Winter-Proof Your Home to Save Money
As temperatures drop, you might see your energy bill rise. There are many reasons for this: drafty windows, leaky foundations, an open fireplace, etc. Some or all of these problems occur in every home in the country. Luckily, they can be fixed on just about any budget.
Heating your Home
The best way to lower your energy bill in the winter is to adjust how you heat your home. Adjusting the thermostat throughout the day and night is a great way to lower your heating bills. At night, make the temperature a little lower since you can cover up with thicker blankets and your furnace won’t have to work as hard. When you leave your home for extended periods of time, turn the temperature down 10-15 degrees. You can also take advantage of the sun. Keep the blinds on your south-facing windows open during the day so that the sun can naturally heat your home. This will allow you to lower your thermostat and still be comfortable. Also make sure that you get your heating system serviced annually and replace the filter on your furnace at least monthly. If you have ceiling fans, you can rotate them clockwise in order to push the hot air that rises back down to the floor so your heating system won’t have to work as hard to heat the entire room. Consider closing the vents and doors in rooms that you don’t use frequently so that you don’t have to pay to heat those rooms. If you feel so inclined, you can turn the temperature on your thermostat down and wear an extra layer of clothing to stay warm. Using a humidifier will also make your home feel warmer since higher levels of humidity hold on to heat better.
If your windows are older, odds are they’re letting cold air in and warm air out of your home. The framing around them can loosen or rot, creating a cold zone that you can feel but not necessarily locate the source of. The best way to remedy this problem is to hire a professional to assess and fix the problem. If this isn’t an option, you can tightly seal them by taping clear plastic over the entire window. Another option is to use tight-fitting curtains or blinds to help both absorb and seal out the cold air.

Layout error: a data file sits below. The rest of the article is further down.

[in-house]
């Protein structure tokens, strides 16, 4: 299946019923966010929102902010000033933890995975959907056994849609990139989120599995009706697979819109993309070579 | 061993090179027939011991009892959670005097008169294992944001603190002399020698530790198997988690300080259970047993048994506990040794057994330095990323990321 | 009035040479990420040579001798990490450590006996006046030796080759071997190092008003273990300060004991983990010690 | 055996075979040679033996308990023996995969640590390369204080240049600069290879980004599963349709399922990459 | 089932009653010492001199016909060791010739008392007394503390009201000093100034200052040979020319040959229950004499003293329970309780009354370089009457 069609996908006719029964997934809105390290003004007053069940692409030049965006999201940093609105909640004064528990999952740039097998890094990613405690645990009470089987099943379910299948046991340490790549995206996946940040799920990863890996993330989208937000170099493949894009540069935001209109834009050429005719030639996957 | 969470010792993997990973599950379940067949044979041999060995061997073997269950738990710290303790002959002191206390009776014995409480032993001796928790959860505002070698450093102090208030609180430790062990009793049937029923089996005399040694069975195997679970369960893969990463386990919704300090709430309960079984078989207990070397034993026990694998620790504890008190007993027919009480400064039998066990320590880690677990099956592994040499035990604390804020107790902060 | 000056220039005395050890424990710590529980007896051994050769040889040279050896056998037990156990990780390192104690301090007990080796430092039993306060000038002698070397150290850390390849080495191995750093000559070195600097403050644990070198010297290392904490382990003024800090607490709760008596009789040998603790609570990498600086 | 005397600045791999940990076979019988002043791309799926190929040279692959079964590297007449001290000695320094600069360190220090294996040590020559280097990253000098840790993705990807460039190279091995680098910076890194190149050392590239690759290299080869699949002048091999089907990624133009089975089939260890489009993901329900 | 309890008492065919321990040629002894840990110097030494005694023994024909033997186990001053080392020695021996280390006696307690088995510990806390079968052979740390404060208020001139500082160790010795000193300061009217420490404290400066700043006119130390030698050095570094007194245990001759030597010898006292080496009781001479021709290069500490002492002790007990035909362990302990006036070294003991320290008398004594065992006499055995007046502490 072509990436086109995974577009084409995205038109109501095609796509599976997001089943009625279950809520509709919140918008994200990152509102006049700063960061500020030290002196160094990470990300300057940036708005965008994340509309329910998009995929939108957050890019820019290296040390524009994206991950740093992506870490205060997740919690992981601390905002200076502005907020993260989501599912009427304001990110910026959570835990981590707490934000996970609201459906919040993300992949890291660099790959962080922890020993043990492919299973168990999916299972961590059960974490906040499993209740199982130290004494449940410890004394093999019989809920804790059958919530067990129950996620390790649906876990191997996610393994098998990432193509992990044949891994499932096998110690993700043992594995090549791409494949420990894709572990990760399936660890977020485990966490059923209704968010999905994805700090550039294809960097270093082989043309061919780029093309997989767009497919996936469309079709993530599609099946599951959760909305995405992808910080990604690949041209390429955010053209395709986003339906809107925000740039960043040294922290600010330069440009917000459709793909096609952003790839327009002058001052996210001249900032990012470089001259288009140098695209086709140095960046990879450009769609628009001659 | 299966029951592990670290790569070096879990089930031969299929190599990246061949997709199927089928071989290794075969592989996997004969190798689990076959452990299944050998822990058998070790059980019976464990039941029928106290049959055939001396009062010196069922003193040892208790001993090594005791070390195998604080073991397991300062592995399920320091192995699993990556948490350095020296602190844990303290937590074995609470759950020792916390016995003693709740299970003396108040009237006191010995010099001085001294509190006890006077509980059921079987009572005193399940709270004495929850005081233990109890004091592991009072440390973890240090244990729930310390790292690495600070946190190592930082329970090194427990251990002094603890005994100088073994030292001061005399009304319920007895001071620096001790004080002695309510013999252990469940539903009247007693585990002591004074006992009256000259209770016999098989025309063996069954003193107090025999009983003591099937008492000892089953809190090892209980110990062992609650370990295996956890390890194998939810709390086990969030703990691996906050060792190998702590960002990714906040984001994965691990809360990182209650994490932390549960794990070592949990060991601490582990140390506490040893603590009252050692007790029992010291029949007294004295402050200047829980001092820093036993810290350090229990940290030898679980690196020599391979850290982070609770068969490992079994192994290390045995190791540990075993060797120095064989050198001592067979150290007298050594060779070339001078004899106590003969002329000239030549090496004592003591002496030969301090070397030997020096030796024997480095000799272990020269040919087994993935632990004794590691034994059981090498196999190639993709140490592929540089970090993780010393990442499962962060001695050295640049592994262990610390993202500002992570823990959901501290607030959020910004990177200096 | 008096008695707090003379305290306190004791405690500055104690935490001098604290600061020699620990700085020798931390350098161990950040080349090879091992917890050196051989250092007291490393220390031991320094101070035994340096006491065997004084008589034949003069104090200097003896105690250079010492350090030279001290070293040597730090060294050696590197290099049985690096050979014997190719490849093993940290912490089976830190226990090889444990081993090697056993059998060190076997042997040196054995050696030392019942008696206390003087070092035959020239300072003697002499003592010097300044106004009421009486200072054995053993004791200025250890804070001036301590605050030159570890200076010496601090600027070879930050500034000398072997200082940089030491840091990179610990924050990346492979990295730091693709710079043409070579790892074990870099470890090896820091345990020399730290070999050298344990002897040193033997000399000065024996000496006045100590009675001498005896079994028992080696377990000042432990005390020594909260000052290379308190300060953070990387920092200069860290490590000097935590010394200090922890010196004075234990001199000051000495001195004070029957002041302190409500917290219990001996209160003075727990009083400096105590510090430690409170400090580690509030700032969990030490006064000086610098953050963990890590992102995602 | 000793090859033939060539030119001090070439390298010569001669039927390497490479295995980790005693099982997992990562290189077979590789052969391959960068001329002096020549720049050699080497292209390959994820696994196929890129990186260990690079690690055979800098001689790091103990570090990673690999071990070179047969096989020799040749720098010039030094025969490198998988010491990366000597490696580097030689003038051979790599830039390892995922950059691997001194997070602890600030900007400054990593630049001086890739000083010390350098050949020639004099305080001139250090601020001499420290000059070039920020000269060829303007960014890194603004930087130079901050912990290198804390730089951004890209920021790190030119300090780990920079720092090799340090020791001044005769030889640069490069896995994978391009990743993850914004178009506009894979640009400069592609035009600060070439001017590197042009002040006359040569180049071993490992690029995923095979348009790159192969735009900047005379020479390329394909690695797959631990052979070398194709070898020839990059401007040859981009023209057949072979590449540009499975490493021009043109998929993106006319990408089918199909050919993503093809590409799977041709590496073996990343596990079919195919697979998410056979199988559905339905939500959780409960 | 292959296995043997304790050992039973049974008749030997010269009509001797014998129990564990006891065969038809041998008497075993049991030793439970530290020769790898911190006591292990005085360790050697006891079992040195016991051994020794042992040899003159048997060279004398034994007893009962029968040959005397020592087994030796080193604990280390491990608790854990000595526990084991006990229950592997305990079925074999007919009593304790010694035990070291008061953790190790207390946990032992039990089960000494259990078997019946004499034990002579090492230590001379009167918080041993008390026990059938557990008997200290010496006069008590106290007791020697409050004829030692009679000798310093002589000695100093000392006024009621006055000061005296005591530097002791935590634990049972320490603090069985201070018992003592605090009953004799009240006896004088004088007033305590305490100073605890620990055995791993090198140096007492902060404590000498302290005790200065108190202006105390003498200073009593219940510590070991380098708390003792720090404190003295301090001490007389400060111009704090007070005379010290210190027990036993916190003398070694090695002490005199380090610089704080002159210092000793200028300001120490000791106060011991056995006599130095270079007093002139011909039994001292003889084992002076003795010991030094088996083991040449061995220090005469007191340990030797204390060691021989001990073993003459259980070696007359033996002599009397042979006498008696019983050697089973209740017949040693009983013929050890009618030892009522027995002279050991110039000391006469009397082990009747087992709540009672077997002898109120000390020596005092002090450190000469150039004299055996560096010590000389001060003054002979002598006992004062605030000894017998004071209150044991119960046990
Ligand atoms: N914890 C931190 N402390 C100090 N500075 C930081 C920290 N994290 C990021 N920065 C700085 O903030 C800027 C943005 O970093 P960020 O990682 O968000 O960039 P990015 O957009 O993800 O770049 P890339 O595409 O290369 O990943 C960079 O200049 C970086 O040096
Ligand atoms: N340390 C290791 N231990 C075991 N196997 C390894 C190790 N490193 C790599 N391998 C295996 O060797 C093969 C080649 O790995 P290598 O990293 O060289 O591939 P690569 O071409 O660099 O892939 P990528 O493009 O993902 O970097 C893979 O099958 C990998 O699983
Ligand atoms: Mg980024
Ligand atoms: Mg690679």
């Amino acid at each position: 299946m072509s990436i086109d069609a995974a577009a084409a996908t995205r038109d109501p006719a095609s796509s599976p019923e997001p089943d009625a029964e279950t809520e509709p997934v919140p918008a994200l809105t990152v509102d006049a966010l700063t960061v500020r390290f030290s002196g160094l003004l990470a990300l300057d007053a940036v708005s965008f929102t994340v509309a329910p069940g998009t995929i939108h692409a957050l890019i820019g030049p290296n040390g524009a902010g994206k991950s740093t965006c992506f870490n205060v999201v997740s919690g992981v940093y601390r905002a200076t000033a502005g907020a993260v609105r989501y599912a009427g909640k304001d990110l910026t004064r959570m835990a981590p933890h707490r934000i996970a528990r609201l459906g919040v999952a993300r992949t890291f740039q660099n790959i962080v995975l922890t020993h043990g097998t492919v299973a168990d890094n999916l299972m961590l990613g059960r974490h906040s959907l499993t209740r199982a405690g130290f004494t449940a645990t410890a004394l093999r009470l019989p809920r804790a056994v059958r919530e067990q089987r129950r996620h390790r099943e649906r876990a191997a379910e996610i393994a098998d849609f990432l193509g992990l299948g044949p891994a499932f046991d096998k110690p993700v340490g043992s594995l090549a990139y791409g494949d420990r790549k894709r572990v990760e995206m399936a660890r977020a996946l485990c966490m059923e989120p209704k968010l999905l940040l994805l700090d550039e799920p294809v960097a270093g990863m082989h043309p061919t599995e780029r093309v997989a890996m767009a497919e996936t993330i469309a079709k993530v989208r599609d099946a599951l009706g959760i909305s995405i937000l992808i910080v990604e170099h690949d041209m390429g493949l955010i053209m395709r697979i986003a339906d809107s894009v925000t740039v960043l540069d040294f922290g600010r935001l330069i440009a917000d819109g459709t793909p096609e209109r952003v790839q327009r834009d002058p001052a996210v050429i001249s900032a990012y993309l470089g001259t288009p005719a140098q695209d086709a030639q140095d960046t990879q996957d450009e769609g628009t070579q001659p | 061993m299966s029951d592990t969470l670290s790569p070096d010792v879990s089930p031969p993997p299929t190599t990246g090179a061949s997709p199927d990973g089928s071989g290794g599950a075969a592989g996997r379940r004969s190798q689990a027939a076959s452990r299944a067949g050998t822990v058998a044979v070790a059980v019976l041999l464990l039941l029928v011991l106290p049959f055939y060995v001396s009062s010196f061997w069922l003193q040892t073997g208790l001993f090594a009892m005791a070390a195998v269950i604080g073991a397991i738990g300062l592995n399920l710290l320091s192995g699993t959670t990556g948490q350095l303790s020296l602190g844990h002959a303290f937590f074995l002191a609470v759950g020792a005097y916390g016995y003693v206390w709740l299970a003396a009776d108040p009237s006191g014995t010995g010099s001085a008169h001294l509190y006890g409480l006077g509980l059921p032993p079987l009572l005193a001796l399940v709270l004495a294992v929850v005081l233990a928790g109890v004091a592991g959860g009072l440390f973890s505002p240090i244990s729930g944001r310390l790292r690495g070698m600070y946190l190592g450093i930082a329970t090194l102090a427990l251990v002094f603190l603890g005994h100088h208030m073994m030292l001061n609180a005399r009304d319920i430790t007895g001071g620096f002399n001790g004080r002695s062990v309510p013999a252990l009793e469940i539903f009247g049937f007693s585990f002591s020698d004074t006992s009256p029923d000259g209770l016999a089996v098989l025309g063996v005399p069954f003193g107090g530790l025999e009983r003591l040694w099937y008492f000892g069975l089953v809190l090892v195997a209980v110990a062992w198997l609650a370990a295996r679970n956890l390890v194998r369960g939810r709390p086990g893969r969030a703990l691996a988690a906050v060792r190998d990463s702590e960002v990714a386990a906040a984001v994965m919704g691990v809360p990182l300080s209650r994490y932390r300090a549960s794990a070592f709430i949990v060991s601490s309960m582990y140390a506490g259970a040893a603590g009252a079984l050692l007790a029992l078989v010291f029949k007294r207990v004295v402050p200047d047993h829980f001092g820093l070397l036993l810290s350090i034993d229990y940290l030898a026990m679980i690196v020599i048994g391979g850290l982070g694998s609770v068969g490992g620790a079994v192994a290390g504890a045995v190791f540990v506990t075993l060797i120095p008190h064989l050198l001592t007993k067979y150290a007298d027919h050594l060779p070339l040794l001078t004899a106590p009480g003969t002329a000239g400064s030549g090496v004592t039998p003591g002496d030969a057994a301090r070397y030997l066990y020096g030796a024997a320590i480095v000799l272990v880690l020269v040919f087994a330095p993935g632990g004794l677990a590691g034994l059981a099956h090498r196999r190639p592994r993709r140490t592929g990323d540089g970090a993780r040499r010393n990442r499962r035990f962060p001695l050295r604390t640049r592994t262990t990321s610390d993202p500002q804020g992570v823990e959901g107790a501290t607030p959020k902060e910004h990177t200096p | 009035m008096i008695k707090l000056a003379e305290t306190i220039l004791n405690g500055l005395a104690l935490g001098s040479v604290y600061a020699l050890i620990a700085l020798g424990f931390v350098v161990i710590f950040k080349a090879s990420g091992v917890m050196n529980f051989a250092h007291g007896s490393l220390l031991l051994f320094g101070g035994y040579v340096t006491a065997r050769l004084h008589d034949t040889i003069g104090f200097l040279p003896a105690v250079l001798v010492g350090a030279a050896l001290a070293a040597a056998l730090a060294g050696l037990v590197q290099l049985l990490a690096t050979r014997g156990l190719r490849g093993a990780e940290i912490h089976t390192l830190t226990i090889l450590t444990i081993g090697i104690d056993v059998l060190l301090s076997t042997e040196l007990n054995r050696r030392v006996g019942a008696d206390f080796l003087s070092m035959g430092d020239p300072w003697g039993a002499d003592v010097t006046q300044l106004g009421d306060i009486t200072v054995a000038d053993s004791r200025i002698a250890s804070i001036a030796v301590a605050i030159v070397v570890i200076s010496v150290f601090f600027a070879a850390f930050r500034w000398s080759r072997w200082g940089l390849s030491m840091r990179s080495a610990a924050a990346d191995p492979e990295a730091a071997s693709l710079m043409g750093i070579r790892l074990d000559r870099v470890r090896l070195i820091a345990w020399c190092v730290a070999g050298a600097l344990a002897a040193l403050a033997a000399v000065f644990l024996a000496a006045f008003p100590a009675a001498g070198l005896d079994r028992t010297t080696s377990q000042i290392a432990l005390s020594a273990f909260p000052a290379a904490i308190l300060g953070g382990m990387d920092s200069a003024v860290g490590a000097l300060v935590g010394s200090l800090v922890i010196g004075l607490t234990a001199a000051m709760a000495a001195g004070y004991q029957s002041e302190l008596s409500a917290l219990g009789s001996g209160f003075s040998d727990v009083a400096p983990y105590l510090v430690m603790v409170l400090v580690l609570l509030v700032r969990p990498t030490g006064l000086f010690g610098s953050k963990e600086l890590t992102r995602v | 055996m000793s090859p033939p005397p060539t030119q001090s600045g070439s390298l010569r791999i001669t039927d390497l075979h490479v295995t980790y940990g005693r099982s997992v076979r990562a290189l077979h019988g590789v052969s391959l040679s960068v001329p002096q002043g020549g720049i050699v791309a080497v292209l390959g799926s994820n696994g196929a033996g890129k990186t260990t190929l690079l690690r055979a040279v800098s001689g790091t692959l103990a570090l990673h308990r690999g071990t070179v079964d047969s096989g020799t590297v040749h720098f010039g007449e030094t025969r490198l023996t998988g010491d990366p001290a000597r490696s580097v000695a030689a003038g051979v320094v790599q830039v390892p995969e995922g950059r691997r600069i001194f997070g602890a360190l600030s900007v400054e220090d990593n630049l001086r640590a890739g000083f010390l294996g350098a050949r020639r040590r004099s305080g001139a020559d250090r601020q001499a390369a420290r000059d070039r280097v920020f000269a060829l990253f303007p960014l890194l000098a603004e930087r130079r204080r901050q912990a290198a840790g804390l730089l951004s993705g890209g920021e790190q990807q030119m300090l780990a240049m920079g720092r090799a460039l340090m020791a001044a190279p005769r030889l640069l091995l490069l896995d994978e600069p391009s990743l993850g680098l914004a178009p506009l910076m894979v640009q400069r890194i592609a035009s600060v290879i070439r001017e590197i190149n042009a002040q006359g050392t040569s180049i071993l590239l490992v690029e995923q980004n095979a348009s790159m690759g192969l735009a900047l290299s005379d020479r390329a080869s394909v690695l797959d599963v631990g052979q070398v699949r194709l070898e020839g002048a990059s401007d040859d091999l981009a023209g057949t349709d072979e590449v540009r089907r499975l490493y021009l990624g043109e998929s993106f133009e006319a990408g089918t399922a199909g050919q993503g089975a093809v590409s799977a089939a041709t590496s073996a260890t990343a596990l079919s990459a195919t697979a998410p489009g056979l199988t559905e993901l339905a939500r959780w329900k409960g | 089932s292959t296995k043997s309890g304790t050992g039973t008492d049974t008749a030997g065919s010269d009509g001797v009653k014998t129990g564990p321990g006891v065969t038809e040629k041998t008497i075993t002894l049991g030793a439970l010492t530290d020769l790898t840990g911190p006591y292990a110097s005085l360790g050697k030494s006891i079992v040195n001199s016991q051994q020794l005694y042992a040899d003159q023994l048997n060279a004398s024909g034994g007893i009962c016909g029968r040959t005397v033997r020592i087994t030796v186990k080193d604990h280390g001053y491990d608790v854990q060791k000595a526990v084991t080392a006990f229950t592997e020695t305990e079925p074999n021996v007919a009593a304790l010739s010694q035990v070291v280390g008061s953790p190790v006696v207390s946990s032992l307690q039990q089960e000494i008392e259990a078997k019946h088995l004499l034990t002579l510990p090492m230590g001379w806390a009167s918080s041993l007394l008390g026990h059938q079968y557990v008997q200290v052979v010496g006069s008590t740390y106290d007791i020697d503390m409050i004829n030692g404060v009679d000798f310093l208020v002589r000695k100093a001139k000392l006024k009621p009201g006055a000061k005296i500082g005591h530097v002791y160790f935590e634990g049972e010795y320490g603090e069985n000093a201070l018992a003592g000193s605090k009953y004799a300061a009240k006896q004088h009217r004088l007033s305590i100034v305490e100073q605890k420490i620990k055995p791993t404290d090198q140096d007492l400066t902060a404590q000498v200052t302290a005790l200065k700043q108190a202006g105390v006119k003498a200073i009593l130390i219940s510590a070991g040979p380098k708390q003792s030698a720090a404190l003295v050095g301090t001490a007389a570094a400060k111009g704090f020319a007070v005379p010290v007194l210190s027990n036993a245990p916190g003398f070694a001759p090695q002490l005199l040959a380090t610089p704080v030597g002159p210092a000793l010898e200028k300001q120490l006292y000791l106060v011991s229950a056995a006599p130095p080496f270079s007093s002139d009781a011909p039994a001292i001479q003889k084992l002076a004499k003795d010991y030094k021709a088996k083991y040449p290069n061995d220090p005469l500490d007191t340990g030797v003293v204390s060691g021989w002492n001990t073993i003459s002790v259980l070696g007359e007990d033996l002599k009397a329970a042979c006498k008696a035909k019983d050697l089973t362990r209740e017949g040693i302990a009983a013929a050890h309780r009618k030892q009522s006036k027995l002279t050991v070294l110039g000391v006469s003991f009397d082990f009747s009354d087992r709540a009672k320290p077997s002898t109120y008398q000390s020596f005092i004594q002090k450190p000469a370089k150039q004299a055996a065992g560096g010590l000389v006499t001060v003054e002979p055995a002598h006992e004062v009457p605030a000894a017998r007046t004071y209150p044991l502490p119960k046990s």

If there is a leak around the door jam, it can easily be sealed with weather stripping that sticks to the frame of the door.
A leaky foundation can be just as taxing on your energy bill as a drafty window. The air will primarily enter your home through the spaces around where pipes and wires pass through the foundation. These spaces are generally pretty apparent and can be sealed up with caulk or putty. This will stop the air leak, both into and out of your home, and will save you money on your energy bill because your heating system won’t have to work as hard.
A fireplace can be the cause of a significant hike in your energy bills. It’s possible that the connection between the fireplace and your home isn’t sealed well enough and needs to be fixed with caulk. You should also make sure that the damper is closed whenever the fireplace isn’t in use. Leaving this open is equivalent to leaving a window open all winter long. The warm air from your home will flow right up the chimney and out of your home. If you never use your fireplace, it’s a good idea to have it permanently plugged and sealed to prevent any possibility of leaks or drafts.
It’s important to make sure that your home is properly insulated in order to keep the heat inside and the cold outside. Check out our post about insulation to learn more here.
Following these tips and sealing the leaks in your home will considerably lower your energy bill and make your home more comfortable.
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